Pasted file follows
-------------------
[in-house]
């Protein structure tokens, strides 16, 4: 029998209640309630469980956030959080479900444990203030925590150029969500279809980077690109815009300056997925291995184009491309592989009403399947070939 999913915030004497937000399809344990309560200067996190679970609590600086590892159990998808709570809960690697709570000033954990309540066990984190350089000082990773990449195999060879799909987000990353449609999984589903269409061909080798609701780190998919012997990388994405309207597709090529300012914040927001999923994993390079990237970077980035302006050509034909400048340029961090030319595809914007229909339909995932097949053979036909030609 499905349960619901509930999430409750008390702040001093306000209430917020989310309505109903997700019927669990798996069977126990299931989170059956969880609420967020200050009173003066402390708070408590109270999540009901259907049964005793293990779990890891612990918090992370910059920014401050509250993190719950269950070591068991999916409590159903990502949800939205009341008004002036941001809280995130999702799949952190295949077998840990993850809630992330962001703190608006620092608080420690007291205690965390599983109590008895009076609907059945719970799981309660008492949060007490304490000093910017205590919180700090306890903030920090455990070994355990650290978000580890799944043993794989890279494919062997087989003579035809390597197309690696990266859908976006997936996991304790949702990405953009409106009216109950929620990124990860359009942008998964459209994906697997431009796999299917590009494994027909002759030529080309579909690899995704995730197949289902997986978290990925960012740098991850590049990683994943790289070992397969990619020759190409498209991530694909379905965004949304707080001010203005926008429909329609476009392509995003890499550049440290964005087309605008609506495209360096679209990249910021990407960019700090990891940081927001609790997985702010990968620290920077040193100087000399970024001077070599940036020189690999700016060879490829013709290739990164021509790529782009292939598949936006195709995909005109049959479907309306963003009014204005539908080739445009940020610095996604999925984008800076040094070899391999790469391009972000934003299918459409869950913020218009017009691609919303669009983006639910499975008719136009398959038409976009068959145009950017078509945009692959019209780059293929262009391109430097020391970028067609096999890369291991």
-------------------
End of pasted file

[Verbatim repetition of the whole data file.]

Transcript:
[in-house]
């Protein structure tokens, strides 16, 4: 029998209640309630469980956030959080479900444990203030925590150029969500279809980077690109815009300056997925291995184009491309592989009403399947070939 999913915030004497937000399809344990309560200067996190679970609590600086590892159990998808709570809960690697709570000033954990309540066990984190350089000082990773990449195999060879799909987000990353449609999984589903269409061909080798609701780190998919012997990388994405309207597709090529300012914040927001999923994993390079990237970077980035302006050509034909400048340029961090030319595809914007229909339909995932097949053979036909030609 499905349960619901509930999430409750008390702040001093306000209430917020989310309505109903997700019927669990798996069977126990299931989170059956969880609420967020200050009173003066402390708070408590109270999540009901259907049964005793293990779990890891612990918090992370910059920014401050509250993190719950269950070591068991999916409590159903990502949800939205009341008004002036941001809280995130999702799949952190295949077998840990993850809630992330962001703190608006620092608080420690007291205690965390599983109590008895009076609907059945719970799981309660008492949060007490304490000093910017205590919180700090306890903030920090455990070994355990650290978000580890799944043993794989890279494919062997087989003579035809390597197309690696990266859908976006997936996991304790949702990405953009409106009216109950929620990124990860359009942008998964459209994906697997431009796999299917590009494994027909002759030529080309579909690899995704995730197949289902997986978290990925960012740098991850590049990683994943790289070992397969990619020759190409498209991530694909379905965004949304707080001010203005926008429909329609476009392509995003890499550049440290964005087309605008609506495209360096679209990249910021990407960019700090990891940081927001609790997985702010990968620290920077040193100087000399970024001077070599940036020189690999700016060879490829013709290739990164021509790529782009292939598949936006195709995909005109049959479907309306963003009014204005539908080739445009940020610095996604999925984008800076040094070899391999790469391009972000934003299918459409869950913020218009017009691609919303669009983006639910499975008719136009398959038409976009068959145009950017078509945009692959019209780059293929262009391109430097020391970028067609096999890369291991």